Of the transfer targets rumored for Lazio, few of them are as controversial as Fabio Borini. In that, I mean there are few targets that have such a well-defined line of either hating or loving the idea. Borini spent some time in the lime-light when he was transferred to Liverpool in hopes of being one of the “big players” to come out of Italy and show his quality in the Premier League. That unfortunately proved to be a failure and he had a few seasons of poor performances. However, his return to the Serie A TIM at AC Milan has seen a return to form: while he has not captured the headlines with his brilliance, he has had a surprising turn of solid performance and most fans have noticed this. Today we will be taking a look at the potential signing of the 27-year-old Italian Left Winger from Bentivoglio in the region of Emilia-Romagna.
Style of Play
Borini is a very physical and speedy player, with a versatile skill-set allowing him to be deployed as either a winger, midfielder, or full-back. He also likes to duel quite often, having an average of 20+ dueling situations per game (according to wyscout). You can expect Borini to cross from just past the mid-line of the pitch, often deep towards the box in the center of the goal. If he does drive up the wing, he is likely going to try to shoot. With an on-target rate of 44%, he has a statistically reasonable choice to do so. Though you can not expect him to get more than a couple of opportunities to shoot a game, Borini does try his luck often, and thus scores no more than a handful of goals per season.
Typical of Italian wingers, Borini has incredible ball control and pace. His first touch may indeed be his greatest asset. Place that along with his speed on and off the ball, you then get a real threat on the right-flank. In addition to this, Borini is gifted at regaining possession in the opponents half, something Lazio could greatly appreciate. According to wyscout.com, Borini recovered 5 balls a game on average. With an offense with Luis Alberto and Ciro Immobile, any recovery on the opponent’s side of the pitch nearly guarantees a clear opportunity for the attacking men. Crossing seems to be quite a strong asset for the winger, like aforementioned, with an average of about one of three meeting the target. Knowing that he tries at least two to three crosses a match, you can expect to see Borini making key crosses when he is played.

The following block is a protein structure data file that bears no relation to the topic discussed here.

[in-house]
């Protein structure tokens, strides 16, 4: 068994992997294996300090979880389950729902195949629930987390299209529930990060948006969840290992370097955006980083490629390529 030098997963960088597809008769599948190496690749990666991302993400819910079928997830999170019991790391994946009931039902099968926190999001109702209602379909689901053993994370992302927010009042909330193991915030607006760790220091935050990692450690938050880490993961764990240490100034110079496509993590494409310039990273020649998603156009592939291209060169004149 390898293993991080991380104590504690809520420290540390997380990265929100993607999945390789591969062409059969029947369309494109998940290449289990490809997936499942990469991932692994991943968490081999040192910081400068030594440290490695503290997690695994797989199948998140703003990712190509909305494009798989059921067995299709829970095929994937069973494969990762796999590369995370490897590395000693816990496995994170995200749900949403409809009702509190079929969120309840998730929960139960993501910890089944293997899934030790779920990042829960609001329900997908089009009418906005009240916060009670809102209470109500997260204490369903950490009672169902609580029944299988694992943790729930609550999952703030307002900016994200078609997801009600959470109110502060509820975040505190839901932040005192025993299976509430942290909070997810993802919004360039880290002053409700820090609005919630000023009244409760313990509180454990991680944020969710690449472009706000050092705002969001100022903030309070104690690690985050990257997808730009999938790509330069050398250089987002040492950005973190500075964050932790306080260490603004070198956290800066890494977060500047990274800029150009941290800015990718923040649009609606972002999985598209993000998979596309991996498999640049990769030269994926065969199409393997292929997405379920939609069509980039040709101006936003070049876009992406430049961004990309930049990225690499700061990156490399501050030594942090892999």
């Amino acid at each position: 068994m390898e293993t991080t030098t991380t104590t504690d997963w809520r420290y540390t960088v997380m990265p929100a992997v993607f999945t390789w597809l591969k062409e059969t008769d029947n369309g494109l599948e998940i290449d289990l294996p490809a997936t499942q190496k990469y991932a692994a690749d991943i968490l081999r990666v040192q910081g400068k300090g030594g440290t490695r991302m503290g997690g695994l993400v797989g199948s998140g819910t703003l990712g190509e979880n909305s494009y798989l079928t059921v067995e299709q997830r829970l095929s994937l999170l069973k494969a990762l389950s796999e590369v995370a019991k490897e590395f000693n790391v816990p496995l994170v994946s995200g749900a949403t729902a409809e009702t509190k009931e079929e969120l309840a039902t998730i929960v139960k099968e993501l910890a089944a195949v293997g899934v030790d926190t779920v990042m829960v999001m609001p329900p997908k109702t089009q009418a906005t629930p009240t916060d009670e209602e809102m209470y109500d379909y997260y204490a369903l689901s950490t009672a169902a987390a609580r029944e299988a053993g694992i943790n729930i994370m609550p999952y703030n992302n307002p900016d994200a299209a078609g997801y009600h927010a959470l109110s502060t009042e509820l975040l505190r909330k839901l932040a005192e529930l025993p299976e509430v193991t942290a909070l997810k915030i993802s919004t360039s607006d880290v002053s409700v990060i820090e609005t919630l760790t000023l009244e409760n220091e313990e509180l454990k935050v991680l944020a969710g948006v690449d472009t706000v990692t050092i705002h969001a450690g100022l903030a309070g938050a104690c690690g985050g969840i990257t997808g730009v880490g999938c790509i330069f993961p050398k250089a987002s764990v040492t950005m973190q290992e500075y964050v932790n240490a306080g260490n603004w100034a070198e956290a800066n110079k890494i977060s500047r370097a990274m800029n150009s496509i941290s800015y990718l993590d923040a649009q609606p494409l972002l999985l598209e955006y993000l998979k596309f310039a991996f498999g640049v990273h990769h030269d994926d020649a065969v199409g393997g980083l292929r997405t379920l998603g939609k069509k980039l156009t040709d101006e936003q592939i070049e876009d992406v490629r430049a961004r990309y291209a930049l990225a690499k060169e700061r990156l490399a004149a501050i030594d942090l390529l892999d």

Borini has had trouble performing in the past for a reason. Unfortunately, he is an injury prone player: he missed ten games straight two years ago at Sunderland due to a groin injury. The season before that, he missed two games due to some nasty bruising. The past season at Milan saw an injury free season, but he was also not used as a regular starter in the second half of Serie A season. For being an offensive player he lacks the short passing accuracy most would prefer, hanging around 75% success rate. It is no coincidence that this directly hurts his ability to land direct assists to the forwards. Though he is a versatile, Borini has not had a large amount of experience playing in a wing-back position for a full 90 minutes. This may be a concern given Inzaghi’s system, but he does have strong defensive contribution, so it might not be too much of a weakness.
How Borini would fit into Lazio
Borini would be used on the right flank beside a center midfielder, and above the three center-halfs. In a 3-5-1-1, Inzaghi will likely use Borini’s diverse skill set to help add extra filtering to the midfield and full-back zones and on attacking positions he will be a great option to move the ball up the pitch to Milinkovic-Savic or Luis Alberto through deep crosses into, or in front of, the 18-yard box.
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